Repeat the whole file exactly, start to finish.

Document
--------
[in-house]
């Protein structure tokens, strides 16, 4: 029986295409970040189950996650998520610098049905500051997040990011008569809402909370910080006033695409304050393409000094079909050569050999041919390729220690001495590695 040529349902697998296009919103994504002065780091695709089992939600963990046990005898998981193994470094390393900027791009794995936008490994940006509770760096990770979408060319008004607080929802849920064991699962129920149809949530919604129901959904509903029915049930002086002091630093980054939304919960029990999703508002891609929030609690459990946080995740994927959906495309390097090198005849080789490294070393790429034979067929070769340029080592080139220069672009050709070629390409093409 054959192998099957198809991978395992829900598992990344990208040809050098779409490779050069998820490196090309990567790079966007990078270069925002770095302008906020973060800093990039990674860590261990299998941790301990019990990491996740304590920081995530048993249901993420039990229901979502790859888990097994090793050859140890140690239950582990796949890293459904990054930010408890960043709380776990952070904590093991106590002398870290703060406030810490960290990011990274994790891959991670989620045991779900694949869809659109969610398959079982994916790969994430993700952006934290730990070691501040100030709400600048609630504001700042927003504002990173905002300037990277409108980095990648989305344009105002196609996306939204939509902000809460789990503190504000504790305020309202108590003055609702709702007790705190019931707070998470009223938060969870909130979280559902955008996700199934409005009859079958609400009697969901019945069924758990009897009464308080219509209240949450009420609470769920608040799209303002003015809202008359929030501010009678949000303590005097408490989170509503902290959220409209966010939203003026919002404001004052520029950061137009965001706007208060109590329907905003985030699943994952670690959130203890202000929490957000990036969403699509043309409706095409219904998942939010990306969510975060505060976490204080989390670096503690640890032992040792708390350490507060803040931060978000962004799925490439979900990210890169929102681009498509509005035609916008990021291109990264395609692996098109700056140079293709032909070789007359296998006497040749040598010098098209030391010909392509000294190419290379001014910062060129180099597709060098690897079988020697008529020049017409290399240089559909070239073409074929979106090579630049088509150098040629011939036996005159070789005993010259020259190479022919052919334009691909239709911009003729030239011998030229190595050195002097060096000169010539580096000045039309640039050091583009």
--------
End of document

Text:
[in-house]
């Protein structure tokens, strides 16, 4: 029986295409970040189950996650998520610098049905500051997040990011008569809402909370910080006033695409304050393409000094079909050569050999041919390729220690001495590695 040529349902697998296009919103994504002065780091695709089992939600963990046990005898998981193994470094390393900027791009794995936008490994940006509770760096990770979408060319008004607080929802849920064991699962129920149809949530919604129901959904509903029915049930002086002091630093980054939304919960029990999703508002891609929030609690459990946080995740994927959906495309390097090198005849080789490294070393790429034979067929070769340029080592080139220069672009050709070629390409093409 054959192998099957198809991978395992829900598992990344990208040809050098779409490779050069998820490196090309990567790079966007990078270069925002770095302008906020973060800093990039990674860590261990299998941790301990019990990491996740304590920081995530048993249901993420039990229901979502790859888990097994090793050859140890140690239950582990796949890293459904990054930010408890960043709380776990952070904590093991106590002398870290703060406030810490960290990011990274994790891959991670989620045991779900694949869809659109969610398959079982994916790969994430993700952006934290730990070691501040100030709400600048609630504001700042927003504002990173905002300037990277409108980095990648989305344009105002196609996306939204939509902000809460789990503190504000504790305020309202108590003055609702709702007790705190019931707070998470009223938060969870909130979280559902955008996700199934409005009859079958609400009697969901019945069924758990009897009464308080219509209240949450009420609470769920608040799209303002003015809202008359929030501010009678949000303590005097408490989170509503902290959220409209966010939203003026919002404001004052520029950061137009965001706007208060109590329907905003985030699943994952670690959130203890202000929490957000990036969403699509043309409706095409219904998942939010990306969510975060505060976490204080989390670096503690640890032992040792708390350490507060803040931060978000962004799925490439979900990210890169929102681009498509509005035609916008990021291109990264395609692996098109700056140079293709032909070789007359296998006497040749040598010098098209030391010909392509000294190419290379001014910062060129180099597709060098690897079988020697008529020049017409290399240089559909070239073409074929979106090579630049088509150098040629011939036996005159070789005993010259020259190479022919052919334009691909239709911009003729030239011998030229190595050195002097060096000169010539580096000045039309640039050091583009």